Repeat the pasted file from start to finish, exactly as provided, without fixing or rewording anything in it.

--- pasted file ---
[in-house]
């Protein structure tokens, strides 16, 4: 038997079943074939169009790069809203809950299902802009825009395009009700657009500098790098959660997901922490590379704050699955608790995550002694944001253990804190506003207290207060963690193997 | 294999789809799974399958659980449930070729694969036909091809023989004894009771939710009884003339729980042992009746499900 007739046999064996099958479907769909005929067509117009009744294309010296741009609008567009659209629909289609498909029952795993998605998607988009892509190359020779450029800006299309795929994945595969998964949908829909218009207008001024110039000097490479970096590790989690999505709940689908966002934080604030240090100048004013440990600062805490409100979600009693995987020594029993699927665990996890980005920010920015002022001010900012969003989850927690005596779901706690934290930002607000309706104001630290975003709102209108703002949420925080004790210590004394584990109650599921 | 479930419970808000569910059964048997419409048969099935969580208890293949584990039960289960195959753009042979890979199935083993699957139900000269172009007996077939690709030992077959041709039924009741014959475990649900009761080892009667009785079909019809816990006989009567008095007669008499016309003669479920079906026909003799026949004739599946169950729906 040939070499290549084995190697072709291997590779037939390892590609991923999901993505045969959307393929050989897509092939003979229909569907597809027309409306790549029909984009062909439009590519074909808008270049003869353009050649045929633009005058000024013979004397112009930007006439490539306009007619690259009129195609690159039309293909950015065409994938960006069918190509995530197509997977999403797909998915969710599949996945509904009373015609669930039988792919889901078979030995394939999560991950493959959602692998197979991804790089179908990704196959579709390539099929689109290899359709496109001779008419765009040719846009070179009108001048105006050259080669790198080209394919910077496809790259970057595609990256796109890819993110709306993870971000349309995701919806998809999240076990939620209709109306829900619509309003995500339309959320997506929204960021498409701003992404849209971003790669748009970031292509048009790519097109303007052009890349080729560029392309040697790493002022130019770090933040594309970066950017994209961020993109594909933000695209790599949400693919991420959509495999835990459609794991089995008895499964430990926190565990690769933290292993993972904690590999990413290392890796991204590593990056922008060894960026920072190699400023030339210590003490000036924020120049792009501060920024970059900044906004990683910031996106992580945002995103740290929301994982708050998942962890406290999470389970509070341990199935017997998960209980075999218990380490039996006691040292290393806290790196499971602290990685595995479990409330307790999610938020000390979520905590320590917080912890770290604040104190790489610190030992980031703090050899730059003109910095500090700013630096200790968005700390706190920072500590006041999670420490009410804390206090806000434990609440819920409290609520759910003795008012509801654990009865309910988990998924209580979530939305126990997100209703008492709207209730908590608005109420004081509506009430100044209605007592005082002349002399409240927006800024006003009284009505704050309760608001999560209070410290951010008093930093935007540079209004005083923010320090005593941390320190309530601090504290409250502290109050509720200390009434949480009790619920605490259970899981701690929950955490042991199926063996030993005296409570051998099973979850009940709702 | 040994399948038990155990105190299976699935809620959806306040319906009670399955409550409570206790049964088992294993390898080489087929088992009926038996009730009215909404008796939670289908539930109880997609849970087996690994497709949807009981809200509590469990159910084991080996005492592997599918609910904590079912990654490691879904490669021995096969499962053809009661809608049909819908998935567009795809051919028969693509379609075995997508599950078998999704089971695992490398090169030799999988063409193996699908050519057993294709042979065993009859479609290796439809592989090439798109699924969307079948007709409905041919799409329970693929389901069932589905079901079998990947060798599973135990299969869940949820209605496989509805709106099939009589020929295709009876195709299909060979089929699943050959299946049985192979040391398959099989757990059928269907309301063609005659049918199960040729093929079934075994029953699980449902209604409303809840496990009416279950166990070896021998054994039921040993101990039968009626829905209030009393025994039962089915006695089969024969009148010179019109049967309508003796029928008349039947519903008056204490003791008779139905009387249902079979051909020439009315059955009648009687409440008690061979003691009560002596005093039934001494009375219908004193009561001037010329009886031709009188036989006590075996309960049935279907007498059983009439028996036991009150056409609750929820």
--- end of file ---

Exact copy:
[in-house]
């Protein structure tokens, strides 16, 4: 038997079943074939169009790069809203809950299902802009825009395009009700657009500098790098959660997901922490590379704050699955608790995550002694944001253990804190506003207290207060963690193997 | 294999789809799974399958659980449930070729694969036909091809023989004894009771939710009884003339729980042992009746499900 007739046999064996099958479907769909005929067509117009009744294309010296741009609008567009659209629909289609498909029952795993998605998607988009892509190359020779450029800006299309795929994945595969998964949908829909218009207008001024110039000097490479970096590790989690999505709940689908966002934080604030240090100048004013440990600062805490409100979600009693995987020594029993699927665990996890980005920010920015002022001010900012969003989850927690005596779901706690934290930002607000309706104001630290975003709102209108703002949420925080004790210590004394584990109650599921 | 479930419970808000569910059964048997419409048969099935969580208890293949584990039960289960195959753009042979890979199935083993699957139900000269172009007996077939690709030992077959041709039924009741014959475990649900009761080892009667009785079909019809816990006989009567008095007669008499016309003669479920079906026909003799026949004739599946169950729906 040939070499290549084995190697072709291997590779037939390892590609991923999901993505045969959307393929050989897509092939003979229909569907597809027309409306790549029909984009062909439009590519074909808008270049003869353009050649045929633009005058000024013979004397112009930007006439490539306009007619690259009129195609690159039309293909950015065409994938960006069918190509995530197509997977999403797909998915969710599949996945509904009373015609669930039988792919889901078979030995394939999560991950493959959602692998197979991804790089179908990704196959579709390539099929689109290899359709496109001779008419765009040719846009070179009108001048105006050259080669790198080209394919910077496809790259970057595609990256796109890819993110709306993870971000349309995701919806998809999240076990939620209709109306829900619509309003995500339309959320997506929204960021498409701003992404849209971003790669748009970031292509048009790519097109303007052009890349080729560029392309040697790493002022130019770090933040594309970066950017994209961020993109594909933000695209790599949400693919991420959509495999835990459609794991089995008895499964430990926190565990690769933290292993993972904690590999990413290392890796991204590593990056922008060894960026920072190699400023030339210590003490000036924020120049792009501060920024970059900044906004990683910031996106992580945002995103740290929301994982708050998942962890406290999470389970509070341990199935017997998960209980075999218990380490039996006691040292290393806290790196499971602290990685595995479990409330307790999610938020000390979520905590320590917080912890770290604040104190790489610190030992980031703090050899730059003109910095500090700013630096200790968005700390706190920072500590006041999670420490009410804390206090806000434990609440819920409290609520759910003795008012509801654990009865309910988990998924209580979530939305126990997100209703008492709207209730908590608005109420004081509506009430100044209605007592005082002349002399409240927006800024006003009284009505704050309760608001999560209070410290951010008093930093935007540079209004005083923010320090005593941390320190309530601090504290409250502290109050509720200390009434949480009790619920605490259970899981701690929950955490042991199926063996030993005296409570051998099973979850009940709702 | 040994399948038990155990105190299976699935809620959806306040319906009670399955409550409570206790049964088992294993390898080489087929088992009926038996009730009215909404008796939670289908539930109880997609849970087996690994497709949807009981809200509590469990159910084991080996005492592997599918609910904590079912990654490691879904490669021995096969499962053809009661809608049909819908998935567009795809051919028969693509379609075995997508599950078998999704089971695992490398090169030799999988063409193996699908050519057993294709042979065993009859479609290796439809592989090439798109699924969307079948007709409905041919799409329970693929389901069932589905079901079998990947060798599973135990299969869940949820209605496989509805709106099939009589020929295709009876195709299909060979089929699943050959299946049985192979040391398959099989757990059928269907309301063609005659049918199960040729093929079934075994029953699980449902209604409303809840496990009416279950166990070896021998054994039921040993101990039968009626829905209030009393025994039962089915006695089969024969009148010179019109049967309508003796029928008349039947519903008056204490003791008779139905009387249902079979051909020439009315059955009648009687409440008690061979003691009560002596005093039934001494009375219908004193009561001037010329009886031709009188036989006590075996309960049935279907007498059983009439028996036991009150056409609750929820």